If “Near Dark” is to be read as an allegory for America’s response to the AIDS crisis (there’s a decent argument to be made for a war-on-drugs theme), one plot avenue might leave some viewers calling bullshit. Without wanting to spoil too much, certain characters are offered a hope that those with HIV or AIDS were (and still are) not. At best, this plot device may act as a painful reminder of the road faced by AIDS patients in the 1980s. At worst, it may feel like a bullshit Hollywood cop-out, particularly for those in the HIV / AIDS community. Also, some may fairly take the film at face value, watching a conservative cautionary-tale about how you should not go looking for fun and adventure in the darkness.
“In a decade that featured a few fangtastic classics, “Near Dark” surely reigns as the greatest vampire film of the 1980s.”
Either way, this is still a damn good vampire film – one of the best ever, in fact. The movie’s sense of Carpenterian libertarianism – the law is useless, only you can protect what’s yours! – beautifully plays up the film at a western, while the gang’s abhorrent behaviour solidifies it as a proper horror flick. “I hate it when they ain’t been shaved!” exclaims Paxton’s Severen after drinking down some poor bastard. The family’s crimes are numerous, with many referenced beyond the film’s events (one major American catastrophe can be chalked up to their misdeeds).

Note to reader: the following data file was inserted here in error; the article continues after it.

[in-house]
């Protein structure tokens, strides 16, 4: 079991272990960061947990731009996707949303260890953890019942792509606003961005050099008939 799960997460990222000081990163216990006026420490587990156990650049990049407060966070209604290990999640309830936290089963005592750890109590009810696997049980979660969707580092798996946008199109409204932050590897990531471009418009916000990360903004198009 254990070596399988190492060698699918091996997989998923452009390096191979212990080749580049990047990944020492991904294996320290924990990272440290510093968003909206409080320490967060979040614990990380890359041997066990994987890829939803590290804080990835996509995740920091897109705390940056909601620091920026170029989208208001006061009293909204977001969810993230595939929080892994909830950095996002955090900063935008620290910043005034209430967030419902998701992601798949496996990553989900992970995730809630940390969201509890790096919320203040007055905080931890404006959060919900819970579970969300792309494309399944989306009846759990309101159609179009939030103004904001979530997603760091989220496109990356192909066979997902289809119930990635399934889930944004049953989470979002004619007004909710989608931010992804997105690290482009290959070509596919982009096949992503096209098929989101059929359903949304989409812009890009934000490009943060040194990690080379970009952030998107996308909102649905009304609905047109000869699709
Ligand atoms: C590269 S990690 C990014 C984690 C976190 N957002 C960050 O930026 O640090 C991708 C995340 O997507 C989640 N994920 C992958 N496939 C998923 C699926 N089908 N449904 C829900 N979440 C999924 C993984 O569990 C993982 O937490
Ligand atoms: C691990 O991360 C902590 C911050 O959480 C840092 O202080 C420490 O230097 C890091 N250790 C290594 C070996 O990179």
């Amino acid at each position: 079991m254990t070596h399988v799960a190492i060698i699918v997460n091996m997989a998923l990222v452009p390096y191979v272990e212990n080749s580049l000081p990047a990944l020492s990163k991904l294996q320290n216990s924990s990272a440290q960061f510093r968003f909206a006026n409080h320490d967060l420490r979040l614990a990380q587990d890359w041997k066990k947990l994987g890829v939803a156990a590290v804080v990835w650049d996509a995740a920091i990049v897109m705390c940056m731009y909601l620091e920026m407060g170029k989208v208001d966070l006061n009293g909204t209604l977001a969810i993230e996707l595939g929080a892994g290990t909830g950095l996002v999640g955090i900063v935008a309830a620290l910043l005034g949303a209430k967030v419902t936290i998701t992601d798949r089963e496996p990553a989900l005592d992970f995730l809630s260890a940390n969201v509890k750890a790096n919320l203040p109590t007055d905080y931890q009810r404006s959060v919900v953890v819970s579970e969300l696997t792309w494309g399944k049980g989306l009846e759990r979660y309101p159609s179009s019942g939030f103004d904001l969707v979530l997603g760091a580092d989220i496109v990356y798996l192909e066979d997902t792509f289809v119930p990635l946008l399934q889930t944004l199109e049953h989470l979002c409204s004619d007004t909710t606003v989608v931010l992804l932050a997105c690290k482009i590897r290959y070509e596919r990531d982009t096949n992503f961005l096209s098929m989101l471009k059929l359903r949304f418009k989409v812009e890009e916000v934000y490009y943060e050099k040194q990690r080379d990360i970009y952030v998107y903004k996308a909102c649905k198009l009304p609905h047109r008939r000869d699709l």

Bigelow ensures that the film, at a lean hour-and-a-half, whips by tremendously fast. Much of the camerawork being handheld adds to the urgency, while Tangerine Dream’s score flips from dreamlike to menacing at the drop of a stetson. Cinematographer Adam Greenberg’s visuals don’t mess around either. From a silhouetted cowboy riding down a street at night, to two lovers kissing in front of a neon sign, to every act of violence in that bar scene, “Near Dark” is utterly gorgeous, and makes you pine for the days when the Academy’s first female Best Director winner reveled in genre fare like this and “Strange Days”.
Sure, “The Lost Boys” has the better soundtrack, and “Fright Night” is epically horny, but do they have such a palpable sense of danger or such rich subtext to mine? In a decade that featured a few fangtastic classics, “Near Dark” surely reigns as the greatest vampire film of the 1980s.